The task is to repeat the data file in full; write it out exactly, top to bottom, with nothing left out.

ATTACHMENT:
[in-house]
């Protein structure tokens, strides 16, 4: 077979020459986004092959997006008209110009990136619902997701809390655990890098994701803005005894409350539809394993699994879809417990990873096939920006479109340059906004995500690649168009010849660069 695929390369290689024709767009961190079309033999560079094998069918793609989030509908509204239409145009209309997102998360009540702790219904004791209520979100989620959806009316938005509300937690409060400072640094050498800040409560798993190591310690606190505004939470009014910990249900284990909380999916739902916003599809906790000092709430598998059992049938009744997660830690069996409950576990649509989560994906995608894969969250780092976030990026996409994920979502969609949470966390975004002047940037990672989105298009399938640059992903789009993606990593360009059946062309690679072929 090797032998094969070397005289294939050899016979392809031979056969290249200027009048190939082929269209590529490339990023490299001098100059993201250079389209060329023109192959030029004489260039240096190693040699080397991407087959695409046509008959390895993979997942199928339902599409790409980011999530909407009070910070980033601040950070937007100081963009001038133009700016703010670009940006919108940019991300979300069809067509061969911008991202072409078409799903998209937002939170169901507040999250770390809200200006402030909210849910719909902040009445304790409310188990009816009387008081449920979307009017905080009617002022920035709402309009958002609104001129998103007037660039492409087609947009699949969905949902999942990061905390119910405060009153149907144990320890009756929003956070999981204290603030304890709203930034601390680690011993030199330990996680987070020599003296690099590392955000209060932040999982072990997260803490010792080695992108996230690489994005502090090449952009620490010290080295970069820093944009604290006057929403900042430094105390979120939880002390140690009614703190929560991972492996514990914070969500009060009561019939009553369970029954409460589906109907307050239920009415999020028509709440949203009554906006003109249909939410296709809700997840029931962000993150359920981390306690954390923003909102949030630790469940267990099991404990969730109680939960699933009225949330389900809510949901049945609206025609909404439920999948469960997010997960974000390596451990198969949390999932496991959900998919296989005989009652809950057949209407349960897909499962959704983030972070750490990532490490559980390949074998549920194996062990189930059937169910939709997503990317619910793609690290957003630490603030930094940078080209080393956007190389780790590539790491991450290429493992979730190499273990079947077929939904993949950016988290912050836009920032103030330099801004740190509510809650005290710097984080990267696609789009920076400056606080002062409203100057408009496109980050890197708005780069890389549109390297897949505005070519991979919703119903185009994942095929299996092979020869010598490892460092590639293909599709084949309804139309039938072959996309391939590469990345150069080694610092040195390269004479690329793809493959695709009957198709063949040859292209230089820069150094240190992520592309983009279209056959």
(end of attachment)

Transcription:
[in-house]
């Protein structure tokens, strides 16, 4: 077979020459986004092959997006008209110009990136619902997701809390655990890098994701803005005894409350539809394993699994879809417990990873096939920006479109340059906004995500690649168009010849660069 695929390369290689024709767009961190079309033999560079094998069918793609989030509908509204239409145009209309997102998360009540702790219904004791209520979100989620959806009316938005509300937690409060400072640094050498800040409560798993190591310690606190505004939470009014910990249900284990909380999916739902916003599809906790000092709430598998059992049938009744997660830690069996409950576990649509989560994906995608894969969250780092976030990026996409994920979502969609949470966390975004002047940037990672989105298009399938640059992903789009993606990593360009059946062309690679072929 090797032998094969070397005289294939050899016979392809031979056969290249200027009048190939082929269209590529490339990023490299001098100059993201250079389209060329023109192959030029004489260039240096190693040699080397991407087959695409046509008959390895993979997942199928339902599409790409980011999530909407009070910070980033601040950070937007100081963009001038133009700016703010670009940006919108940019991300979300069809067509061969911008991202072409078409799903998209937002939170169901507040999250770390809200200006402030909210849910719909902040009445304790409310188990009816009387008081449920979307009017905080009617002022920035709402309009958002609104001129998103007037660039492409087609947009699949969905949902999942990061905390119910405060009153149907144990320890009756929003956070999981204290603030304890709203930034601390680690011993030199330990996680987070020599003296690099590392955000209060932040999982072990997260803490010792080695992108996230690489994005502090090449952009620490010290080295970069820093944009604290006057929403900042430094105390979120939880002390140690009614703190929560991972492996514990914070969500009060009561019939009553369970029954409460589906109907307050239920009415999020028509709440949203009554906006003109249909939410296709809700997840029931962000993150359920981390306690954390923003909102949030630790469940267990099991404990969730109680939960699933009225949330389900809510949901049945609206025609909404439920999948469960997010997960974000390596451990198969949390999932496991959900998919296989005989009652809950057949209407349960897909499962959704983030972070750490990532490490559980390949074998549920194996062990189930059937169910939709997503990317619910793609690290957003630490603030930094940078080209080393956007190389780790590539790491991450290429493992979730190499273990079947077929939904993949950016988290912050836009920032103030330099801004740190509510809650005290710097984080990267696609789009920076400056606080002062409203100057408009496109980050890197708005780069890389549109390297897949505005070519991979919703119903185009994942095929299996092979020869010598490892460092590639293909599709084949309804139309039938072959996309391939590469990345150069080694610092040195390269004479690329793809493959695709009957198709063949040859292209230089820069150094240190992520592309983009279209056959």